We have only reached the edge of solar system, using Pluto of course, and the numbers based on a unit we know and understand, like a mile, is useless.  After all, when was the last time you took a 375 million mile trip?  This is why astrophysics comes up with measurements like parsecs.  It helps define the great distances of space in numbers easier to digest.  Here is what some of the common units really mean:

  • Astronomical Unit: au for short. To avoid the lengthy and uber-nerdy definition of au, think of it as the distance between the Earth and Sun.  Or about 92 million miles.  In early astronomy, it sort of made sense as a handy break point.
  • Light-year: ly for short. It is simply the distance light travels in 365.25 days. It is a big number, remembering light circles Earth 23.5 times a second and a year has 31,556,926 seconds; light makes 741,587,761 trips around the Earth in a year.  Another way to see it; a light-year is about 5.9 trillion miles or 1,966 times longer than from Pluto to the Sun.  Having said all that, and just to show how far above mere mortals astrophysicists are, light-years is a term they use for us laymen.  Astrophysicist like to use the next measurement unit – parsec.
  • Parsec: pc for short.  Unlike au and ly, a parsec is based on pure mathematical theory.  Au uses an average distance and is sort of arbitrary; ly uses a distance measurement based on time.  Parsec measures distance based on good ol’ geometry.  A parsec is the distance from the Sun to an object in space which has a parallax angle of one arcsecond.  The name comes from the parallax of one second.   I know, I know, you did not sign up for a math class.  For us it simply means it is about 3.2 ly or 19 trillion miles. Do I really need to figure out how many orbits around the Earth that would be? Ok, it’s just over 2.4 billion trips about Earth.

There are other even larger, units of measure for space.   Trying to convert them down to size is pointless as the reference number itself become a laughably large.  We are talking billions of stars spread over trillions of miles.  The universe is one really big place.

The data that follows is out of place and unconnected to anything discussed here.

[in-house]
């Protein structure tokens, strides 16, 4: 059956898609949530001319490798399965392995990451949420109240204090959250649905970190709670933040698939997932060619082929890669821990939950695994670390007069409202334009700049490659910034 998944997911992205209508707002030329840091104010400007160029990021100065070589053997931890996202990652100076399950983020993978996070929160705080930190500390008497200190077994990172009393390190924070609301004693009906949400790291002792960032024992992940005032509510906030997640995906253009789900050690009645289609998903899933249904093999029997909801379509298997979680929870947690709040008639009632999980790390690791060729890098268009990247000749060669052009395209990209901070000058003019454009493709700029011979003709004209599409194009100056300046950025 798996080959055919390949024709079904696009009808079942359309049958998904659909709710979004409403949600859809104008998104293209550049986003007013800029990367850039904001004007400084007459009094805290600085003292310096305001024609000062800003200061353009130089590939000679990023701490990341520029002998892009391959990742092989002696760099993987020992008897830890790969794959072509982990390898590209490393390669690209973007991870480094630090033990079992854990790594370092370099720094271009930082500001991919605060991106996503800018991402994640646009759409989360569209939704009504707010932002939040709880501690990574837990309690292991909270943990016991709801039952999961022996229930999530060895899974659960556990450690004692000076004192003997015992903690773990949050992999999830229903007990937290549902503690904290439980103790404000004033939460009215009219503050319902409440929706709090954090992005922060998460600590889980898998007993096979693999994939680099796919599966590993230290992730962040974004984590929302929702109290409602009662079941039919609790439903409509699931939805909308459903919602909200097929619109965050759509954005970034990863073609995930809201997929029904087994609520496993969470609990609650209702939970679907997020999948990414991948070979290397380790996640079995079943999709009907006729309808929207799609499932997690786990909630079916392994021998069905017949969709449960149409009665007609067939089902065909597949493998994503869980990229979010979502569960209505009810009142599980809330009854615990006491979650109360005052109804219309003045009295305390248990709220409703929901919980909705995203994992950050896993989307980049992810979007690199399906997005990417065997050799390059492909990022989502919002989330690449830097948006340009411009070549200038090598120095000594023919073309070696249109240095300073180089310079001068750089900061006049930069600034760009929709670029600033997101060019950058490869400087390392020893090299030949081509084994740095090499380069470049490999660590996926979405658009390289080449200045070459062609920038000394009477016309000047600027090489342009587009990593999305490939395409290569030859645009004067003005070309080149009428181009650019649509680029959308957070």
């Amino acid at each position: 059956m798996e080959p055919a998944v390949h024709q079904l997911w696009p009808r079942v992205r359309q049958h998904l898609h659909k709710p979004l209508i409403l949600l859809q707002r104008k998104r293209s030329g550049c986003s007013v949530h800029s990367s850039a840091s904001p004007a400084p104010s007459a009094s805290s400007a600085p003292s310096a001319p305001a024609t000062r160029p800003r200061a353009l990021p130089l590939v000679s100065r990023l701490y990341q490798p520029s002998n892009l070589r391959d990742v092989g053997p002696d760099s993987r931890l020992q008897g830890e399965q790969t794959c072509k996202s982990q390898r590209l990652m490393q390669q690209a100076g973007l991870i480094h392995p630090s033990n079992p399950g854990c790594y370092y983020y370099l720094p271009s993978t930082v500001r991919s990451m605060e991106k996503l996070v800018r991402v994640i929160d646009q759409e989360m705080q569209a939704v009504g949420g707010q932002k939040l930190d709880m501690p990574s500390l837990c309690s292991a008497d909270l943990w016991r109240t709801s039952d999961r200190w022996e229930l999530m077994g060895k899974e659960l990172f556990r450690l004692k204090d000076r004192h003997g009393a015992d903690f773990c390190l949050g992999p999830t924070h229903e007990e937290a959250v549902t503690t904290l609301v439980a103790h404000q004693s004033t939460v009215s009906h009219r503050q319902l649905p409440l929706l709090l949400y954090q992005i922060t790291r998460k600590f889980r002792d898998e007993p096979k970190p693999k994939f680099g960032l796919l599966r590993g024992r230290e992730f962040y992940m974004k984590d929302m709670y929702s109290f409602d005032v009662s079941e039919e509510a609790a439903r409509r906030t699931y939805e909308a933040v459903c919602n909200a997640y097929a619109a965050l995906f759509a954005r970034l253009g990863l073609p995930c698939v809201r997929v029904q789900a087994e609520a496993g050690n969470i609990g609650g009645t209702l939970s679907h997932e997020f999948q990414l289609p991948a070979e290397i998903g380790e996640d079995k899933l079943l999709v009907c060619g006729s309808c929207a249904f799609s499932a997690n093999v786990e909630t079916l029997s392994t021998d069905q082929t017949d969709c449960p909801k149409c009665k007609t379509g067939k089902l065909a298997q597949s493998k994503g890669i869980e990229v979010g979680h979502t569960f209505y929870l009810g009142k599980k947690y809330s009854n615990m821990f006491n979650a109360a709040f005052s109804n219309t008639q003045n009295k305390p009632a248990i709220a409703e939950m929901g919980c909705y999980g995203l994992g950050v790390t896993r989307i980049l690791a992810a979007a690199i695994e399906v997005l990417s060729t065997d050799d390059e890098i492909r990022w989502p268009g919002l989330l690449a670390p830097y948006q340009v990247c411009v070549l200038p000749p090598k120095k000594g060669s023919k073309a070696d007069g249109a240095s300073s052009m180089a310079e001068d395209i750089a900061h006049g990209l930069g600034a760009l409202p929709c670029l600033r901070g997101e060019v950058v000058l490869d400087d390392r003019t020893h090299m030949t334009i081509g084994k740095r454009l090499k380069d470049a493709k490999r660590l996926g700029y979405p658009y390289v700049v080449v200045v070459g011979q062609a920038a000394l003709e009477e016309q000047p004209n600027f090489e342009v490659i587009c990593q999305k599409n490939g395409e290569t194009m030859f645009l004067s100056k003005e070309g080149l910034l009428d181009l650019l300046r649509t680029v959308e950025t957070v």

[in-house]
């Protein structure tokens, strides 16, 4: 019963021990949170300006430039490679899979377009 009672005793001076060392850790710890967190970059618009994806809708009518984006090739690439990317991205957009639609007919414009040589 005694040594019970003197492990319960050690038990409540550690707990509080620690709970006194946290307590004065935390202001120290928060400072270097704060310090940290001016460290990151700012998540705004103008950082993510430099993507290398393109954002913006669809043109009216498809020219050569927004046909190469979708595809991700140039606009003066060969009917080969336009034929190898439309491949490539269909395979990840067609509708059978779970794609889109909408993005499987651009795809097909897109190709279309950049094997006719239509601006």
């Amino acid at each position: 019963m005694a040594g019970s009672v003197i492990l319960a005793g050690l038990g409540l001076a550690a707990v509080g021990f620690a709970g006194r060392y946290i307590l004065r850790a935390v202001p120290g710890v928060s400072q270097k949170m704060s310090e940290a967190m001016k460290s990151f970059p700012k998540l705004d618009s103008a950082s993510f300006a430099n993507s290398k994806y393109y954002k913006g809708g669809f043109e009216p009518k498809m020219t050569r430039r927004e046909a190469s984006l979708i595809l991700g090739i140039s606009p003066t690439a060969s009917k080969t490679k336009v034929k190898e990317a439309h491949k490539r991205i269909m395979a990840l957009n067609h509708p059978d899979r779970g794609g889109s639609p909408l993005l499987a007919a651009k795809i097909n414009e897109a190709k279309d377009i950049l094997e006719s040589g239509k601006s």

When we think about the universe, we must account for its size.  Just in our solar system alone there are immense size differences to deal with.  If we think of the size of Earth as a peppercorn, Jupiter would be a golf ball and the Sun a volleyball.  At the same scale, Earth would be about 25 paces from the sun and Jupiter about another 110 paces.  I guess Walt Disney was right; it is a small world after all.  Maybe it’s just one big-ass universe.


The Prejudice of Theory

July 30, 2010

In life, we all must battle personal prejudice.  While obvious targets of prejudice, such as race and gender, dominate the debate, other more subtle ones influence everyone daily.  Moreover, as they affect deeply held beliefs, accepted as unquestionably true, most do not recognize them as prejudice at all.

Debates on subjects like evolution vs. intelligent design (or creationism) highlight the problems with subtle prejudices.  The belief closes the mind to ideas, facts, and theories that contradict the belief’s conclusion. People on the evolutionary side see the fossil record as definitive proof supporting Darwin’s conclusions in Origins of Species[i].  Others on the creationism side dismiss every bit of science that does not support their preconceived notion.  Produce a discovery that challenges Darwin and a supporter will automatically bombard you with numerous other discoveries to support him.  Dare to lay out the case for natural selection and a creationist will declare, “You might have evolved from monkeys, but I did not!”

While one side enjoys the support of a majority of scientists, the other side has the evangelical tradition firmly behind it.  This is a very public debate and passions are high among people from both camps.  What both sides fail to realize is they are prejudice against information and discoveries that go against their theory’s conclusions.  In other words, they only accept, as true, new information that supports their particular belief.

Galileo’s observations that Earth is not the center of the universe illustrates the danger of only accepting supporting information and excluding contradicting information.  Building on the works of Copernicus and Kepler, Galileo’s telescopic observations caused the Catholic Church to try him for heresy[ii].  The Church closed its mind to any information that contradicted its long-held belief that Earth was the center of the universe.